H/T Mental Floss.
The biggest arguments I get in to over the Civil War is about the Emancipation Proclamation freed the slaves and ended slavery.
I tell them it actually did nothing if you don’t believe me just read it.
I tell them Lincoln was basically saying “Slaves in the rebelling states are free if we win.”
The American Civil War is a pivotal and ugly moment in American history, but it’s more misunderstood than you would think. We’re breaking down some myths about Lincoln, women soldiers, racist Northerners, and Southern Union sympathizers, adapted from an episode of Misconceptions on YouTube.
The story of the Civil War is all about division within one’s own country. But the schisms ran deeper than just North against South—there were also cracks within the Union itself, even after the Southern states seceded.
Up North, a group called the “Peace Democrats” opposed everything about Lincoln’s leadership and his war. In time, these dissidents would be nicknamed “Copperheads,” after the venomous snake. Some of them were Southern loyalists; others were Democrats who strictly adhered to a reading of the Constitution that privileged states’ rights above federal powers.
One of Lincoln’s most notable critics was Horatio Seymour, the governor of New York. Tensions between the two leaders came to an ugly head during the Civil War Draft Riots of 1863.
Many of New York’s working-class citizens were incensed over the Enrollment Act of 1863, which established a draft lottery and provided a means for wealthy draft-eligible men to avoid conscription by paying a hefty fee instead. What might have begun with principled indignation towards the legislation soon devolved into terroristic violence and destruction. The rioters targeted African-Americans and the businesses that catered to them, killing many and even setting fire to an orphanage.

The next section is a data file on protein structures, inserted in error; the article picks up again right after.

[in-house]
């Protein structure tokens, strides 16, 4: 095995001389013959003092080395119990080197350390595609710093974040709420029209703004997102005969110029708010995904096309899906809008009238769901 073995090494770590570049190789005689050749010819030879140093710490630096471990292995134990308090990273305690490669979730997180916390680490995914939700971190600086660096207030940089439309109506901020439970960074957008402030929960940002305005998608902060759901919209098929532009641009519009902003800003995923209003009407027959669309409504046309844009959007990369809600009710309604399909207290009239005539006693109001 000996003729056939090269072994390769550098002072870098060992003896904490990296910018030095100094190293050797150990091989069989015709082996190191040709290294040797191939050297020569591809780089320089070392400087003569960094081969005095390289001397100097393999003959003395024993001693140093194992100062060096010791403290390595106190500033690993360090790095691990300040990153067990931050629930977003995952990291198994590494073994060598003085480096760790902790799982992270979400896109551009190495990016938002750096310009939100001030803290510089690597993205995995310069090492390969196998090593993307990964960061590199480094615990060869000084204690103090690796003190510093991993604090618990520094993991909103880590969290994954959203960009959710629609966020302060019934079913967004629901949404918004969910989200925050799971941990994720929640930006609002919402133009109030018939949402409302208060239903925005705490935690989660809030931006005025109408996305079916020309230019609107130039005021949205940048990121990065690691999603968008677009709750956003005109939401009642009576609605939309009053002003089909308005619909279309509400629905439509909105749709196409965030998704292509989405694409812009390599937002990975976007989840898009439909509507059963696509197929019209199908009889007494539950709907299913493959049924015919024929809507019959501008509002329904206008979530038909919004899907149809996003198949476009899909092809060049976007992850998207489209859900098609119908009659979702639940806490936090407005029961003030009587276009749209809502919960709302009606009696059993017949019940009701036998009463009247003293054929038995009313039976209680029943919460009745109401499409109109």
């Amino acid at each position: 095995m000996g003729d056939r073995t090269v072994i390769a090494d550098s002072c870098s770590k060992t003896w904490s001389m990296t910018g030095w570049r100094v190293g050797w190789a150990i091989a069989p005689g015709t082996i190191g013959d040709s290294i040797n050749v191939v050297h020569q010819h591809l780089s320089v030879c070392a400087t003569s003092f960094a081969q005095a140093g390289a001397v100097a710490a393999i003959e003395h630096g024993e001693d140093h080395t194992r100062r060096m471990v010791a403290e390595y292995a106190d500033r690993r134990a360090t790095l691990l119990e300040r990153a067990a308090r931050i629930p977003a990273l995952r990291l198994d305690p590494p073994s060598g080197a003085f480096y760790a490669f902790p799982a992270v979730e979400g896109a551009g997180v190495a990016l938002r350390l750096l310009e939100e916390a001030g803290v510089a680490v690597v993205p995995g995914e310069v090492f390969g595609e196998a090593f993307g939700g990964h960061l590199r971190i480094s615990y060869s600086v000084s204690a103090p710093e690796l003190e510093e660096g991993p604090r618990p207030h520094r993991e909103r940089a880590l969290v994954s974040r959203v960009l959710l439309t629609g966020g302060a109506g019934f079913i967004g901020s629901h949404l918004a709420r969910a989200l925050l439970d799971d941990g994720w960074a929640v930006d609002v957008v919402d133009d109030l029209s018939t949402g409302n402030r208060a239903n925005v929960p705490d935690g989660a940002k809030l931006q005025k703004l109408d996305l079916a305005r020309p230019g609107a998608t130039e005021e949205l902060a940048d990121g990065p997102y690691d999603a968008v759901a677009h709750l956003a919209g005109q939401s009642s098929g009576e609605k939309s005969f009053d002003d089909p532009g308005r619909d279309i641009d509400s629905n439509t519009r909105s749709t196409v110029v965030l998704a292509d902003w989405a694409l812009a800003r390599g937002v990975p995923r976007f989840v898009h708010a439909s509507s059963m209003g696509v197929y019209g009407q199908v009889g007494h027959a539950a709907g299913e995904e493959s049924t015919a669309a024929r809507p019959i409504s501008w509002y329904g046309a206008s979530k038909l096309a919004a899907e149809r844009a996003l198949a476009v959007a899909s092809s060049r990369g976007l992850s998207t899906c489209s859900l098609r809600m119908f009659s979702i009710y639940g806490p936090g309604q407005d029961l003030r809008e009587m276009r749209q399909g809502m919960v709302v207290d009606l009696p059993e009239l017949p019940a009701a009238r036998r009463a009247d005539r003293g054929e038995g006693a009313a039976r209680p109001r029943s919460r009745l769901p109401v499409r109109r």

Governor Seymour, for his part, was not only seen by the public to be potentially siding with the rioters, he even referred to them as “my friends” in a speech shortly afterward.
Elsewhere in the country, when former Ohio congressman Clement L. Vallandigham made an anti-war speech, he was seized by Union troops and tried by a military court. Vallandigham was all set to go to prison until Lincoln decided to commute his sentence and banish him to the Confederacy.
Jefferson Davis, the man who would eventually become the Confederacy’s first and only president, was originally a senator from Mississippi who opposed early calls for secession. But when Davis learned that his home state officially voted to leave the union in January 1861, he decided to stick by his state, rather than his country. He did so with a heavy heart, saying it was “the saddest day of my life.”
This was a time when many politicians and citizens thought of themselves in terms of state first, country second. In Davis’s eyes, there was no other choice, and he eventually headed to Montgomery, Alabama, where the heads of the recently seceded Southern states were planning to meet and form the Confederate States of America.
Even when Davis had his doubts about secession, his mind was entirely made up about the war’s defining ideological difference: In 1857, a newspaper reports him proclaiming that “African slavery, as it exists in the United States, was a moral, a social, and a political blessing.” Even if there were plenty of racists in the North and unionists in the South, the question of slavery largely defined the outlines of the war.
Robert E. Lee followed a similar ideological trajectory on the issue of secession. Though he was initially against it, his real loyalties were with his home state of Virginia. After Virginia’s state convention voted to secede by a count of 88 to 55 on April 17th, 1861, Lee resigned from the United States military, where he was a colonel, and went to work for the Confederate army.
While in command, Lee served under Davis, who apparently got over his whole secession-phobia in a big way. In a late 1862 speech to the legislature of Mississippi, he declared, “After what has happened during the last two years, my only wonder is, that we consented to live for so long a time in association with such miscreants …”
When President Abraham Lincoln delivered the Emancipation Proclamation on January 1, 1863, it declared: “[All] persons held as slaves within any State or designated part of a State, the people whereof shall then be in rebellion against the United States, shall be then, thenceforward, and forever free.”
Old-timey jargon aside, Lincoln was basically saying “Slaves in the rebelling states are free … if we win.” It was what many people wanted to hear, but it still had some important limitations. First, it left out border states like Kentucky and Delaware. And none of it would really matter if the Union didn’t prevail.